AMINATOU HAIDAR: [translated] I would want to let them know about the situation of my people, the Sahrawi people. It’s a people that is separated, one under Moroccan occupation and the other one in Sahrawi camps. They live in difficult conditions. And I come from the occupied territory under Moroccan occupation. Western Sahara is an ex-colony, an ex-Spanish colony, the last colony in Africa. Since ’75, it is occupied by the kingdom of Morocco. This has been a tragedy for us. It has led to a lot of suffering, deprivation of our rights, torture, disappearance, arbitrary detention, the deprivation of our social, economic, cultural, political rights.
AMY GOODMAN: So, Omar Radi, I wanted to ask you if you could talk about how Western Sahara, Morocco’s occupation of Western Sahara, is seen in the rest of Morocco.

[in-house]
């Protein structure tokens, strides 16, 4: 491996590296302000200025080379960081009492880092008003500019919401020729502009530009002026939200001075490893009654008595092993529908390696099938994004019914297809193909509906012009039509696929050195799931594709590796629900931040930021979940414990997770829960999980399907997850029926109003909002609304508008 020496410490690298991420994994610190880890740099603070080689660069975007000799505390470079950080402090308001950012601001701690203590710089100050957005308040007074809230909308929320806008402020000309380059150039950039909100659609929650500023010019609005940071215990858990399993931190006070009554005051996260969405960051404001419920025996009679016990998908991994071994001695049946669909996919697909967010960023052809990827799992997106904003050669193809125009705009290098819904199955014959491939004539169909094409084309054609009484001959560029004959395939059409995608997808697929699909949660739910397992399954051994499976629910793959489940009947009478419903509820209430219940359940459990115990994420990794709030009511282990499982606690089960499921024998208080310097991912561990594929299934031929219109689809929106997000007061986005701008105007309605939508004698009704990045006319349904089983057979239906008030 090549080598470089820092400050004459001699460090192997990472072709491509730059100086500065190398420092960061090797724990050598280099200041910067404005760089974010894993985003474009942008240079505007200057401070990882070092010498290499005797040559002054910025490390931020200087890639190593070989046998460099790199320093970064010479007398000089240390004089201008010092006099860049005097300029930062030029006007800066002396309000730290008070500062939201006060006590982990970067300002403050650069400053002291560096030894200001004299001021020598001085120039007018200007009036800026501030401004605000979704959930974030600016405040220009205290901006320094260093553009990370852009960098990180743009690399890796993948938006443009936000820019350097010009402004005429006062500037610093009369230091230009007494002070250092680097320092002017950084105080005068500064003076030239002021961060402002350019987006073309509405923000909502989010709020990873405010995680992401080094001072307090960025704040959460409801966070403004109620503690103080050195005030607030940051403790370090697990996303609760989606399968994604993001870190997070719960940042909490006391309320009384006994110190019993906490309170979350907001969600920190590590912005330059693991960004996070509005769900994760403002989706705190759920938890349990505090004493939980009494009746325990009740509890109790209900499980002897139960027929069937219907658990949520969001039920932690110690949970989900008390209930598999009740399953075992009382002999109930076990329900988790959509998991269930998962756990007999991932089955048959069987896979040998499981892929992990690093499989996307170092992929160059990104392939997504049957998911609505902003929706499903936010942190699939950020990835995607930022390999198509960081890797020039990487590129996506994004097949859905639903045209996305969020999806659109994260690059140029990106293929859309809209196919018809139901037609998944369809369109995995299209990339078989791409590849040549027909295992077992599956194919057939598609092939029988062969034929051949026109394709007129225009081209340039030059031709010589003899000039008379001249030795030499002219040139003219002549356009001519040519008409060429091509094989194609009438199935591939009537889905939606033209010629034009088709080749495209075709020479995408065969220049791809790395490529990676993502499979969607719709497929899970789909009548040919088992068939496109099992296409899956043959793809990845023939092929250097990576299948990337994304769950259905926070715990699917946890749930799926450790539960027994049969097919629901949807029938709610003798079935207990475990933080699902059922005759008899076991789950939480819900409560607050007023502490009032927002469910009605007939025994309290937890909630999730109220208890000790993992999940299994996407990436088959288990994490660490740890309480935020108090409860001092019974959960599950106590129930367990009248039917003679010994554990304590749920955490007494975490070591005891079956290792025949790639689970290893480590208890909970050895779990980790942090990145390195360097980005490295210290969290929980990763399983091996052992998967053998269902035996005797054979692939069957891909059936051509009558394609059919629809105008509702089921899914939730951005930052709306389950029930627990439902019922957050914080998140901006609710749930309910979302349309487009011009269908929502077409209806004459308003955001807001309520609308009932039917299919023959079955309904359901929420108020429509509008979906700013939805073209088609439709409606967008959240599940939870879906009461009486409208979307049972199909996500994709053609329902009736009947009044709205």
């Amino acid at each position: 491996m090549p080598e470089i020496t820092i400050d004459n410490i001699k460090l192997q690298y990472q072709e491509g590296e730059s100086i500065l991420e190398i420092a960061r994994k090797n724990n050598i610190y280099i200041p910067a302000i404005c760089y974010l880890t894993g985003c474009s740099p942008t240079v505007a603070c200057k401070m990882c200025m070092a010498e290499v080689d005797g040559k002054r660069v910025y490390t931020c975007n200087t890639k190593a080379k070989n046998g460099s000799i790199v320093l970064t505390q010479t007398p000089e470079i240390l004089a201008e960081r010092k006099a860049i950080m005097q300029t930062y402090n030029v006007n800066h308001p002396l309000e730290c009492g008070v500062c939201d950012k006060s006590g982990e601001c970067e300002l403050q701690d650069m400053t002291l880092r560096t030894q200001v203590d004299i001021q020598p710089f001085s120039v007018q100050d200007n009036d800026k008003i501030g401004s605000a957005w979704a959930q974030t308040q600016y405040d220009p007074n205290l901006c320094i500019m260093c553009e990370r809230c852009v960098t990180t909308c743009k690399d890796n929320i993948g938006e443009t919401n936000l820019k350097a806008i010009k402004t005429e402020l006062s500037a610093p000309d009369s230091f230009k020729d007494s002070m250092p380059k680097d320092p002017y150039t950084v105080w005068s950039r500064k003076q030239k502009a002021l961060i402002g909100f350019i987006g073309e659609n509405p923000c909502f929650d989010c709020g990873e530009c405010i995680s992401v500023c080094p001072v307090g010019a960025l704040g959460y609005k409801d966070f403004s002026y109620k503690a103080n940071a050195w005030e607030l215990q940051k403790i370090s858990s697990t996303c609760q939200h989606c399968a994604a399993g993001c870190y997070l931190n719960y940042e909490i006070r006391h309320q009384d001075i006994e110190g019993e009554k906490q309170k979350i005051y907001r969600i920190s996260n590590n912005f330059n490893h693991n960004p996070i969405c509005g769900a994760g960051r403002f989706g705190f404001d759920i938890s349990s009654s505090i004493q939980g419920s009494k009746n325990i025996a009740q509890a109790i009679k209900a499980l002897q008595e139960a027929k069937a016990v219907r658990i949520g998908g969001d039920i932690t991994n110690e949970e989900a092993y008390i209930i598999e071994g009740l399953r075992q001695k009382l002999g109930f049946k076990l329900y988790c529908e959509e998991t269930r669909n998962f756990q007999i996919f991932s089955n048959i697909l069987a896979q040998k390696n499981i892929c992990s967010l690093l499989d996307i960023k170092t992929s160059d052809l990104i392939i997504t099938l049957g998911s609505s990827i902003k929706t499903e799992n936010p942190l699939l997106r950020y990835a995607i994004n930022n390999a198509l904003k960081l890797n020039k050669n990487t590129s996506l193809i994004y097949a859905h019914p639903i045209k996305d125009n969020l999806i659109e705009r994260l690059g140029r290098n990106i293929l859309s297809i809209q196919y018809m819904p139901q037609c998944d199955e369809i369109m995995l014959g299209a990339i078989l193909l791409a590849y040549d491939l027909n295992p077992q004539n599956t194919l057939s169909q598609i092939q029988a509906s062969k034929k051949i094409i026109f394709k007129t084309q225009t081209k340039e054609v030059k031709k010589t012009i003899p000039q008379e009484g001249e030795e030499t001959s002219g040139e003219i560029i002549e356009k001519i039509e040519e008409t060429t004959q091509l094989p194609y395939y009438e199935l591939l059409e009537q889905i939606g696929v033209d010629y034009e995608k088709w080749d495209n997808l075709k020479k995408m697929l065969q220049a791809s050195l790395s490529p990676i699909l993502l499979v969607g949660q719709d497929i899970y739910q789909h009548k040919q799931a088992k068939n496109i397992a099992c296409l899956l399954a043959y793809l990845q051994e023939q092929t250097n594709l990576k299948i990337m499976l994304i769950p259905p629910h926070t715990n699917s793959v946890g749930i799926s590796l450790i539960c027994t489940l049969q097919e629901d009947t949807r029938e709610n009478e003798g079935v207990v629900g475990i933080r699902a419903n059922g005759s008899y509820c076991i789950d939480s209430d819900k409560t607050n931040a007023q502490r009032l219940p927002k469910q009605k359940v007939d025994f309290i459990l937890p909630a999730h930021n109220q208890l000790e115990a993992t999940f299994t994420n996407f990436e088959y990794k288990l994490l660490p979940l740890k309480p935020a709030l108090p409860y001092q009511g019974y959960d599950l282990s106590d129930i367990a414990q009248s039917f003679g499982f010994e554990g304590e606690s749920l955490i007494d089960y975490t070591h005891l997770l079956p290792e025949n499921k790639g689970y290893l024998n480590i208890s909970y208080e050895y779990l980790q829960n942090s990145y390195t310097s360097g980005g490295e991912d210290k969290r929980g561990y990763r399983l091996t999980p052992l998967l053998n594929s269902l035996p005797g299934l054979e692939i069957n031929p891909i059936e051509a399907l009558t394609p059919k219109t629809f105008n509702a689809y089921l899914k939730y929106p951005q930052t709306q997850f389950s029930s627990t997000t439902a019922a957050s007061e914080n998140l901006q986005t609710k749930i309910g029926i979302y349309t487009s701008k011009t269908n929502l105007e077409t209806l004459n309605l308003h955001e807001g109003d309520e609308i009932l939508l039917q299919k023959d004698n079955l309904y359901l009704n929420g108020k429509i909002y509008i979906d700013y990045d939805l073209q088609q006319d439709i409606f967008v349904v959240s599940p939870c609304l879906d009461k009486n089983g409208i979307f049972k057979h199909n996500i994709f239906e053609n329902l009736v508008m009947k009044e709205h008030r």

OMAR RADI: I think Moroccans, in their daily life, don’t talk a lot about Western Sahara. It’s not a big concern for Moroccans. There are a lot of other problems, human rights problems, social and economic problems. And also, there is something that makes them don’t like this topic, is it’s ubiquitous. It’s always. It’s everywhere. And there is a state propaganda about the question of Western Sahara that can’t make — can’t let people have a free debate about what happens. It’s very rare where we have people, in the day — in ordinary people, talking about Western Sahara. But either in Western Sahara and in Morocco, people suffer from the same things, from the same economic predation, from the same human rights — crackdown on human rights, etc. And there is a lot of common points between the populations there in Morocco. And this is the first thing that should concern people and the human rights organizations. And organizations point this out, because in every report on Morocco and Western Sahara — Human Rights Watch, Moroccan Association of Human Rights or other associations — point out that torture, kidnappings, arrest of people and jailing them are phenomenons that happen everywhere. And this is, I think, the real problem here. Even Aminatou Haidar suffered from this.